Although the fertility procedure performed in Mexico by John Zhang and his team is legal now in Great Britain, apparently no one there has yet attempted it. Embryologists who want to conduct the procedure in Great Britain must apply for a license and adhere to strict legal and ethical guidelines. Observers believe that the birth in Mexico will now generate renewed interest in the technique in scientific and medical communities around the world. In other words, we can now expect plenty of three-parent children in the future. In the United States, the FDA – which so far has made no determination – would have to approve the procedure.
DO ANY STATE LAWS PROVIDE FOR CHILDREN WITH THREE PARENTS?
If the three-parent procedure is approved by the FDA and eventually becomes available to prospective parents in the United States, it will significantly affect divorce cases and child custody disputes in a variety of ways that no one can now foresee. In the state of California, the law already officially “allows” a child to have more than two legal parents as a result of a proposal that became California law in 2013. That statute was adopted by the state’s lawmakers in response to the increasingly common living arrangement where a same-sex couple is raising a child after one partner had the child with a biological parent of the other sex.
At first glance, the California law is clear and simple: “In cases where a child has more than two parents, the court shall allocate custody and visitation among the parents based on the best interest of the child.” This law – and similar legislation under consideration in a number of other states – simply allows the courts to recognize legally that more than two people may assert parental rights. Nevertheless, three-parent children and the laws that recognize three legal parents will inevitably complicate even further something that is already quite complex – the decisions courts make regarding child custody and child support during and after a divorce.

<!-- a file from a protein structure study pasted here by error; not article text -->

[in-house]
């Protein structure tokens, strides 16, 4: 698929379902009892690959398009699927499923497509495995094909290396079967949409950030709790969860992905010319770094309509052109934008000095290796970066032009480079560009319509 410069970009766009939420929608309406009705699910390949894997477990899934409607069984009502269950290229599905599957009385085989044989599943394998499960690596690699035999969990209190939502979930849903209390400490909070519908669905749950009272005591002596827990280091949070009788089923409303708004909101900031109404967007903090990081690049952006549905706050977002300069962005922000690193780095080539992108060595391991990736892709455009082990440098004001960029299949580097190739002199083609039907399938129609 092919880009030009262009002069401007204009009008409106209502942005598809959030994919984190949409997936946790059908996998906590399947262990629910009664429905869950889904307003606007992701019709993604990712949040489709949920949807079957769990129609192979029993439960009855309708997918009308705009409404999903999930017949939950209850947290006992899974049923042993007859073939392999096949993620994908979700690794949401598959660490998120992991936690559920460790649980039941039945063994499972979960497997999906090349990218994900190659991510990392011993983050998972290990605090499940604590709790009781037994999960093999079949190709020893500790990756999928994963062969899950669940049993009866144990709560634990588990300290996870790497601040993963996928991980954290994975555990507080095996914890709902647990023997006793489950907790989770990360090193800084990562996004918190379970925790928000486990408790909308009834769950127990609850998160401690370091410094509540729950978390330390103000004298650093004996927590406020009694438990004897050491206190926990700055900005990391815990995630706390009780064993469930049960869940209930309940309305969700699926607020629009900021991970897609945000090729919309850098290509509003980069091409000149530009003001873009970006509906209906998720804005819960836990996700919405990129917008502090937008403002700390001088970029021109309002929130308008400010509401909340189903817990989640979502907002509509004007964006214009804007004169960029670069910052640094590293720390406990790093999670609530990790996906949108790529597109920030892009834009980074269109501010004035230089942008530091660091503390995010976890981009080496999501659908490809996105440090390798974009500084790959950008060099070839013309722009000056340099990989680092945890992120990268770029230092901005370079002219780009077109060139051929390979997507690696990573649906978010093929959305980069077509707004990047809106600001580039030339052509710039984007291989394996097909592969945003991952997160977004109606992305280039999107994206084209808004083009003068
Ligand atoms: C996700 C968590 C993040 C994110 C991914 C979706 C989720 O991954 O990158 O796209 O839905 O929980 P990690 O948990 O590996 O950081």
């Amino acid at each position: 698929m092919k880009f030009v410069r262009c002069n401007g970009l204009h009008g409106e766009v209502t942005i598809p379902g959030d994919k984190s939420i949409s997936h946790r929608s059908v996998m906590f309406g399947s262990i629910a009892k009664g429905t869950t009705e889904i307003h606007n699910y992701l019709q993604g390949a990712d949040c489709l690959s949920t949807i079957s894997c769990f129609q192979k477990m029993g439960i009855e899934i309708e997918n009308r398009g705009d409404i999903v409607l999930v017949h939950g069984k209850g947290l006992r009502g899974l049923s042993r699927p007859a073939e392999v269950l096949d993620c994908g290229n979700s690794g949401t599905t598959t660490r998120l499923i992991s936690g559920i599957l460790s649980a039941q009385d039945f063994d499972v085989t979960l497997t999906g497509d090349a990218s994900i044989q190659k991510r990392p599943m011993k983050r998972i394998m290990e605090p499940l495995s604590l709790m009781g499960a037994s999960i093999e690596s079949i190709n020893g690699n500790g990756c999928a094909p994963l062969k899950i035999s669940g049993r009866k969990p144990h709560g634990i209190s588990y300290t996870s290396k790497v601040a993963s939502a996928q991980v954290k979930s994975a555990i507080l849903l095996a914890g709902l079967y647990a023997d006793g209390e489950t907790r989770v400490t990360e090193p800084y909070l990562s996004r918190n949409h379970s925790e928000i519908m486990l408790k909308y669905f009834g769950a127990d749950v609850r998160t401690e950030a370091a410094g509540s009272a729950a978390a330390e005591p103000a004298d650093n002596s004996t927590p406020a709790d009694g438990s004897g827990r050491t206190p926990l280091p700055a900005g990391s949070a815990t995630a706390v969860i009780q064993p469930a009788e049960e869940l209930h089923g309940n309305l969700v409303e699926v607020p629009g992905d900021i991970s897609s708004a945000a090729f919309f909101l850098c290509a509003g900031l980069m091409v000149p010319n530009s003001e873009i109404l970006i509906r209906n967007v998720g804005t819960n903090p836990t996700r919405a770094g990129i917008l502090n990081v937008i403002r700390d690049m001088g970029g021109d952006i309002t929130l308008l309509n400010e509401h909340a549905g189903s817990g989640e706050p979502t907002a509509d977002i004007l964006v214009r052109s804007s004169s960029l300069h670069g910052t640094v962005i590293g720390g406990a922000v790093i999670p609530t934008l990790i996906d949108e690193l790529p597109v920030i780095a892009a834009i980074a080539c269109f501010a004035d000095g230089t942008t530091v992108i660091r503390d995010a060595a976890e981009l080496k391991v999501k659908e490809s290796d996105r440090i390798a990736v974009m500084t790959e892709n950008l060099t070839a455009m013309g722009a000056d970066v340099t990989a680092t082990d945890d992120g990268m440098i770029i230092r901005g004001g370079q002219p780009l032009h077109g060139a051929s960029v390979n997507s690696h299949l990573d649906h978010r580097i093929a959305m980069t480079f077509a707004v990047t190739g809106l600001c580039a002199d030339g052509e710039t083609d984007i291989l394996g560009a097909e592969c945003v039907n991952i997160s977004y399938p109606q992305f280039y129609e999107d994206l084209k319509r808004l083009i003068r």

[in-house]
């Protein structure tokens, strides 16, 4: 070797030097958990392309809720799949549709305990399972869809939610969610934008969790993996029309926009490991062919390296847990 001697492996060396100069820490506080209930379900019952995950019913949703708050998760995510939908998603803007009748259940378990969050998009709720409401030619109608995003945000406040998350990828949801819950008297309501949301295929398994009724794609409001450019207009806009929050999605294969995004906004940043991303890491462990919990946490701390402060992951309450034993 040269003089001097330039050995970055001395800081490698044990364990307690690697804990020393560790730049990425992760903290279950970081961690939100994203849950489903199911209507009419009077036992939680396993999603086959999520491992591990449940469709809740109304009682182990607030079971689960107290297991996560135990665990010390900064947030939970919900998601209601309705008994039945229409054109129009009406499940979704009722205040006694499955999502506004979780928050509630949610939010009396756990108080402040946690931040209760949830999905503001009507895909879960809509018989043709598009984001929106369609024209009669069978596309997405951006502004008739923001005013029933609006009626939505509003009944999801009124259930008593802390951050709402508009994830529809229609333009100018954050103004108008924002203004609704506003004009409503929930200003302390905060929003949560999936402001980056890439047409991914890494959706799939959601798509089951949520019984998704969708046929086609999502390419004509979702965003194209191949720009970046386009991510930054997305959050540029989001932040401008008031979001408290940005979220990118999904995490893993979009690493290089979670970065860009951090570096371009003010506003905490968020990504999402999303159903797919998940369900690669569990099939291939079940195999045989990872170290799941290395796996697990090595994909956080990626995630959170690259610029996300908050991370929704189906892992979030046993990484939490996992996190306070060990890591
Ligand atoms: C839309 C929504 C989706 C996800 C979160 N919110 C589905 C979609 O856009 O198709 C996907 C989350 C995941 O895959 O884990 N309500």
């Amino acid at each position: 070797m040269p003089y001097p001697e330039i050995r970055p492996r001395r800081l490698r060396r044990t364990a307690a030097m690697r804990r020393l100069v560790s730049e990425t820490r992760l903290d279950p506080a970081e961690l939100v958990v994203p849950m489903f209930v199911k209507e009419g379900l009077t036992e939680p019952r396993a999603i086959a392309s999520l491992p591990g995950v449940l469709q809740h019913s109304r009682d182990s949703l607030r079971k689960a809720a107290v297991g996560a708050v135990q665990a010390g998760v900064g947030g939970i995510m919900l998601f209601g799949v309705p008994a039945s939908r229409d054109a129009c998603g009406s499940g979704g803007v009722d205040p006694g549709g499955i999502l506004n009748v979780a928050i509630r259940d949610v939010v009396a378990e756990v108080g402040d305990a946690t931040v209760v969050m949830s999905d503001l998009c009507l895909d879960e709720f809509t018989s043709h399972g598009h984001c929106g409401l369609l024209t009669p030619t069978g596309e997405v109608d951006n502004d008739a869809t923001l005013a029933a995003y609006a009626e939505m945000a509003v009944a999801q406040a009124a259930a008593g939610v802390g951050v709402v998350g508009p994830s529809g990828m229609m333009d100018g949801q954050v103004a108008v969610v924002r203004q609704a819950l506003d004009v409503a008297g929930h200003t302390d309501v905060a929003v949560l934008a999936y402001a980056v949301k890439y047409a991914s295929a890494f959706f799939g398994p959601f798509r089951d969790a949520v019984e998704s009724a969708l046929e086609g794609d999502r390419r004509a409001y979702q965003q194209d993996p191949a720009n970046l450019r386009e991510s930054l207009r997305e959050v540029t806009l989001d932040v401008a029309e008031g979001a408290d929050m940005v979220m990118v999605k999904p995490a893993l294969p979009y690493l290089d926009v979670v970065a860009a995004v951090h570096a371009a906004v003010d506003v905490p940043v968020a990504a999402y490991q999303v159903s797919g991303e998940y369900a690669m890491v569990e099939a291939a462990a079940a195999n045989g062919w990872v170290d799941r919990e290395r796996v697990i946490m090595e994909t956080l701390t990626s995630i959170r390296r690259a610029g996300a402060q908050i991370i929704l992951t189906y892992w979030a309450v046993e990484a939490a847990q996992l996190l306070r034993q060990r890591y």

WHAT ARE SOME OTHER CONCERNS ABOUT GENETIC RESEARCH?
All of us can understand the apprehension of prospective parents who fear passing on a genetic abnormality to their children. Nevertheless, fears also remain about the unanticipated consequences of genetic research. If human beings can be created disease-free, can they also eventually be “customized” genetically? Of course, the ethical controversies will continue. Science-fiction writers and conspiracy theorists will offer frightening scenarios about genetic control and manipulation. But the courts are where real parents, lawyers, and judges will settle the hard legal questions that will emerge regarding three-parent children and child custody.
For a parent, nothing can generate more concern than a child custody battle. Every custody case – and every child – is unique. Any parent divorcing in Indiana should have a Lake County family law attorney provide sound legal advice and fight for the best possible legal and physical child custody agreement for you and your child or children. In the United States, children with three biological parents probably will not be a legal concern for several more years, but lawmakers and judges should prepare now for three-way custody battles and the other kinds of custody disputes that are sure to arise when three people have legal claims and parental rights to a single child.